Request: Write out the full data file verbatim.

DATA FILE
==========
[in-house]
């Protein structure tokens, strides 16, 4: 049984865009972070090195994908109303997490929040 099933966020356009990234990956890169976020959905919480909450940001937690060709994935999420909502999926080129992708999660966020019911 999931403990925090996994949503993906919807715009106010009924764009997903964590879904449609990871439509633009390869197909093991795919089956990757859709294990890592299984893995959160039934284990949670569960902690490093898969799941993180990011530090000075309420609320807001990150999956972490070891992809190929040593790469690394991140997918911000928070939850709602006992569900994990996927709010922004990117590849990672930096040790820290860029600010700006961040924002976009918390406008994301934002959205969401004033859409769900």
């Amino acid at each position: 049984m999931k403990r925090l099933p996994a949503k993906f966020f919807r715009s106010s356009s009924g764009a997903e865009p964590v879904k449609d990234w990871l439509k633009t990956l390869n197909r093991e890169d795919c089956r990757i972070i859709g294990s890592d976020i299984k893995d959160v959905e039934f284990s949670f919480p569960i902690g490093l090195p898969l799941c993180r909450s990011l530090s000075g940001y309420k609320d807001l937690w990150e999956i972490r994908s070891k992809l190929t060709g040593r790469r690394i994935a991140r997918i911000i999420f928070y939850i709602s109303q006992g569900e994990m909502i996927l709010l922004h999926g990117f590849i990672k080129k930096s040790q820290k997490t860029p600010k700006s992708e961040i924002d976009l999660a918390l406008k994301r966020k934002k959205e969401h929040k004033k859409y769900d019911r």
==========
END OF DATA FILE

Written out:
[in-house]
């Protein structure tokens, strides 16, 4: 049984865009972070090195994908109303997490929040 099933966020356009990234990956890169976020959905919480909450940001937690060709994935999420909502999926080129992708999660966020019911 999931403990925090996994949503993906919807715009106010009924764009997903964590879904449609990871439509633009390869197909093991795919089956990757859709294990890592299984893995959160039934284990949670569960902690490093898969799941993180990011530090000075309420609320807001990150999956972490070891992809190929040593790469690394991140997918911000928070939850709602006992569900994990996927709010922004990117590849990672930096040790820290860029600010700006961040924002976009918390406008994301934002959205969401004033859409769900």
């Amino acid at each position: 049984m999931k403990r925090l099933p996994a949503k993906f966020f919807r715009s106010s356009s009924g764009a997903e865009p964590v879904k449609d990234w990871l439509k633009t990956l390869n197909r093991e890169d795919c089956r990757i972070i859709g294990s890592d976020i299984k893995d959160v959905e039934f284990s949670f919480p569960i902690g490093l090195p898969l799941c993180r909450s990011l530090s000075g940001y309420k609320d807001l937690w990150e999956i972490r994908s070891k992809l190929t060709g040593r790469r690394i994935a991140r997918i911000i999420f928070y939850i709602s109303q006992g569900e994990m909502i996927l709010l922004h999926g990117f590849i990672k080129k930096s040790q820290k997490t860029p600010k700006s992708e961040i924002d976009l999660a918390l406008k994301r966020k934002k959205e969401h929040k004033k859409y769900d019911r």